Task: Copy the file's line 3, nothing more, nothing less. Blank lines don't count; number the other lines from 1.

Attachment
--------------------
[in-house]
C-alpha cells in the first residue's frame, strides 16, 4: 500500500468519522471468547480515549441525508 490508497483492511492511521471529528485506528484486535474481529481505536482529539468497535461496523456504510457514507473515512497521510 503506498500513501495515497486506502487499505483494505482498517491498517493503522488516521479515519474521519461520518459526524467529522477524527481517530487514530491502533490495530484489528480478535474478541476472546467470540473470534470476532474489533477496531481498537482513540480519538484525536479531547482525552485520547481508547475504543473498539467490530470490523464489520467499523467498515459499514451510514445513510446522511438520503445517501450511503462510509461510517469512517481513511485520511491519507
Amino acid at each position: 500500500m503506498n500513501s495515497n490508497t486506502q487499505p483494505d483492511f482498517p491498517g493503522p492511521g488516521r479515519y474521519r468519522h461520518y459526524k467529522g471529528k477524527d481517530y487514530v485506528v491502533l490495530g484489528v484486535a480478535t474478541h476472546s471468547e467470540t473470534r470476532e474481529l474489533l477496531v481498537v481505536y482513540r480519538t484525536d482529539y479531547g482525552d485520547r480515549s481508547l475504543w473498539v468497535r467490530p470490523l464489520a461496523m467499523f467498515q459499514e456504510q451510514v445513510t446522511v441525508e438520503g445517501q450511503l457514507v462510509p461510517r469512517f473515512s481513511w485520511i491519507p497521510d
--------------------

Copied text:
Amino acid at each position: 500500500m503506498n500513501s495515497n490508497t486506502q487499505p483494505d483492511f482498517p491498517g493503522p492511521g488516521r479515519y474521519r468519522h461520518y459526524k467529522g471529528k477524527d481517530y487514530v485506528v491502533l490495530g484489528v484486535a480478535t474478541h476472546s471468547e467470540t473470534r470476532e474481529l474489533l477496531v481498537v481505536y482513540r480519538t484525536d482529539y479531547g482525552d485520547r480515549s481508547l475504543w473498539v468497535r467490530p470490523l464489520a461496523m467499523f467498515q459499514e456504510q451510514v445513510t446522511v441525508e438520503g445517501q450511503l457514507v462510509p461510517r469512517f473515512s481513511w485520511i491519507p497521510d